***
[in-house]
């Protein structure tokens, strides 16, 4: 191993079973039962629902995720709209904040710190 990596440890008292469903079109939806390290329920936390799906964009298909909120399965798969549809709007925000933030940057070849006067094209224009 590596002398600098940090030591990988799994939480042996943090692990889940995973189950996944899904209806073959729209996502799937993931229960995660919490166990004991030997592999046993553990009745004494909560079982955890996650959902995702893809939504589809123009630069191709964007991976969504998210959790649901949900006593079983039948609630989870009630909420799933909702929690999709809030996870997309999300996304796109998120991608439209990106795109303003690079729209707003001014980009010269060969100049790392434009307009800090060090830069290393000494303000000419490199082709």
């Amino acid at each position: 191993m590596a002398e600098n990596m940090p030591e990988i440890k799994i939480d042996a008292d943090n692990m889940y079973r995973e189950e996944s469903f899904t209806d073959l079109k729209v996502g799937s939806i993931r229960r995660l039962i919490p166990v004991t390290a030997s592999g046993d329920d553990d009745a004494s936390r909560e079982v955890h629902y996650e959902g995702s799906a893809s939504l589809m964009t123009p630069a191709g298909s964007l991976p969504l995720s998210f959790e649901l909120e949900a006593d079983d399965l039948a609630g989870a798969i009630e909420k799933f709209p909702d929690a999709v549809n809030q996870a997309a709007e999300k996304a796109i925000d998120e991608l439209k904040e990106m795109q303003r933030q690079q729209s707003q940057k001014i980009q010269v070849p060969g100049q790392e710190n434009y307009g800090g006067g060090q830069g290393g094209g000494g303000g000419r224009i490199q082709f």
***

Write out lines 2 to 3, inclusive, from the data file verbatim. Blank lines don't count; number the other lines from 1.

């Protein structure tokens, strides 16, 4: 191993079973039962629902995720709209904040710190 990596440890008292469903079109939806390290329920936390799906964009298909909120399965798969549809709007925000933030940057070849006067094209224009 590596002398600098940090030591990988799994939480042996943090692990889940995973189950996944899904209806073959729209996502799937993931229960995660919490166990004991030997592999046993553990009745004494909560079982955890996650959902995702893809939504589809123009630069191709964007991976969504998210959790649901949900006593079983039948609630989870009630909420799933909702929690999709809030996870997309999300996304796109998120991608439209990106795109303003690079729209707003001014980009010269060969100049790392434009307009800090060090830069290393000494303000000419490199082709």
């Amino acid at each position: 191993m590596a002398e600098n990596m940090p030591e990988i440890k799994i939480d042996a008292d943090n692990m889940y079973r995973e189950e996944s469903f899904t209806d073959l079109k729209v996502g799937s939806i993931r229960r995660l039962i919490p166990v004991t390290a030997s592999g046993d329920d553990d009745a004494s936390r909560e079982v955890h629902y996650e959902g995702s799906a893809s939504l589809m964009t123009p630069a191709g298909s964007l991976p969504l995720s998210f959790e649901l909120e949900a006593d079983d399965l039948a609630g989870a798969i009630e909420k799933f709209p909702d929690a999709v549809n809030q996870a997309a709007e999300k996304a796109i925000d998120e991608l439209k904040e990106m795109q303003r933030q690079q729209s707003q940057k001014i980009q010269v070849p060969g100049q790392e710190n434009y307009g800090g006067g060090q830069g290393g094209g000494g303000g000419r224009i490199q082709f």